Saturday, September 24, 2016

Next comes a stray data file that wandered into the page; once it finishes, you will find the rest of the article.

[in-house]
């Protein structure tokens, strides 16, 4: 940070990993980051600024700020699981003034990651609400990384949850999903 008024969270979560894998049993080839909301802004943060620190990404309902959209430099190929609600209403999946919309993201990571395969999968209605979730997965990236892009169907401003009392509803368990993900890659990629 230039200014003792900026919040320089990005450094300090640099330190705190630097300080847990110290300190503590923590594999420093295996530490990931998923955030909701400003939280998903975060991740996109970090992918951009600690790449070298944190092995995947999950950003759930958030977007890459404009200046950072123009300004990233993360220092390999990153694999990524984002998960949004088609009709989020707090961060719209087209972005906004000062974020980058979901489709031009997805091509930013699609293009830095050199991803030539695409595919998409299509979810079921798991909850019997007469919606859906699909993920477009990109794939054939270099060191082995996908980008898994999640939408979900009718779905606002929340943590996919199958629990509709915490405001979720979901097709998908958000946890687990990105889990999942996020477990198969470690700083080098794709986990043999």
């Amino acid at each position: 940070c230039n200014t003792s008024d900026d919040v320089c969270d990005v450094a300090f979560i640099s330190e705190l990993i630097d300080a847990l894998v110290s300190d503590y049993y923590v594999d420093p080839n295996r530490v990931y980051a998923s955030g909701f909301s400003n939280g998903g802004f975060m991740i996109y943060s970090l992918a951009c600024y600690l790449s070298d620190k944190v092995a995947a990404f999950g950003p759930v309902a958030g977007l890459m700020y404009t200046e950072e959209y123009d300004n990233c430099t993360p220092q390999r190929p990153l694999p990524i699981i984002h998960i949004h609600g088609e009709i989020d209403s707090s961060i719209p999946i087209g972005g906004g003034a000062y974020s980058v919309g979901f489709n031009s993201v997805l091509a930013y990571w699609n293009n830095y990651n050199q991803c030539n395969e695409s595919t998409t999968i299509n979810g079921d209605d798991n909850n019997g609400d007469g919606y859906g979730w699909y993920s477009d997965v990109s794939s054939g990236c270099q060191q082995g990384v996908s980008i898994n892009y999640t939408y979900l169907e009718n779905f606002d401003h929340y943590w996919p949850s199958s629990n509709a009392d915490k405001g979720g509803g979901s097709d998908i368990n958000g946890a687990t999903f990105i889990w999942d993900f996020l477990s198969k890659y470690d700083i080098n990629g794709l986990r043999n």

As the BBC Proms at last flicker into life, in Germany the Musikfest Berlin gets under way.. Over 19 days, 27 events featuring 70 works of around 35 composers, performed by 20 orchestras, instrumental and vocal ensembles and soloists. Full programme here, reflecting the concept that audiences are mature enough to handle real music, as Sir Henry Wood believed a hundred years ago, instead of the Potato Fudge the Proms have descended into this year (bar a few outstanding performances). But those of us who can't get to Berlin (largely sold out, in any case), some concerts will be broadcast via the Berliner Philharmoniker Digital Concert Hall (List here) Listen live, because the broadcasts may be available for only 24 hours. On Saturday I caught Wolfgang Rihm's Tutuguri with Daniel Harding and the Symphonieorchester des Bayerischen Rundfunks. This piece is legend, but not easy to pull off because it requires a huge orchestra, a whole row of percussion desks and elaborate off-stage effects Rihm's model for Tutuguri was a piece by by Antonin Artaud, the actor and theatre theorist whose ideas have great influence on modern theatre, film, dance and music. Artaud believed that communication could exist on multiple levels. Texts don't have to be spoken, nor even rational. In Tutuguri, the soloist and invisible choir (on tape) utter sounds in single syllable bursts of staccato, which don't have meaning in themselves: it's up to the audience to intuit the connections themselves. If, of course, there "is" any meaning we can deduce. Artaud was fascinated by primal states of experience that cannot be articulated - hence the animalistic grunts and piercing screams. Orchestra and singers all on the same communal level. Rihm's use of percussion is absolutely deliberate. because percussion reflects the rhythms of the human body, heartbeats, breathing, movement. This performance was exceptionally muscular and physical, yet mesmerizing just as the rite it (sort of) describes would have been. Savage as the subject may be, performance needs to be accurate and extremely tightly focussed or the whole point is missed. This performance was so powerful that it far eclipsed Kent Nagano and the BBC Symphony Orchestra at the Barbican last year (read my piece here). The narrator, Graham Forbes Valentine, who bore a disconcerting resemblance to Artaud, was so forceful that he seemed possessed, the tightness of his articulation like an elemental force oif nature. Luckily I was able to watch it three times through before Digital Concert Hall pulled it. Explains why I'm too tired to write about Rossini Semiramide at the Proms, which I loved. So don't miss the next livestream on Tuesday 6/9 when Valery Gergiev conducts the Munich Philharmonic Orchestra in Shostakovich Symphony no 4 and Galina Ustvolskaya's Symphony no 3 "Jesus Messiah, save us", which I wrote about in July HERE. A striking piece I can't wait to hear again. Ivan Fischer and the Konzerthausorchester Berlin on 8/9 with Hans Werner Henze I vitalino raddoppiato for violin (Julia Fischer) and chamber orchestra. A beautifully expressive piece which could easily stand up to Bruckner 7, which I heard last week with Haitink and RCOA livestreamed from Amsterdam. Andris Nelsons conducts the Berliner Philharmoniker on Saturday 10th in Debussy Prélude à lʼaprès-midi dʼun faune, Edgard Varèse Arcana and Berlioz Symphonie fantastique. An intelligent programme presented, no doubt, with flair and extremely high musical standards. More Varèse (Déserts) and Ligeti (Violin Concerto, Pekka Kuuisto) the next day with Jonathan Nott and the Junge Deutsche Philharmonie , followed by Beethoven 3 Eroica. Then Dudamel Messiaen Turangalîla-Symphonie. I heard this a few months back, but it's really for fans of the conductor rather than fans of the music. Kirill Petrenko conducts the Bayerisches Staatsorchester on 14/9 in Ligeti Lontano, Bartók Violin Concero no 1 (Frank Peter Zimmermann) and Richard Strauss Sinfonia domestica. Good combination, should be good. Then John Adams conducts an all John Adams concert on 17/9.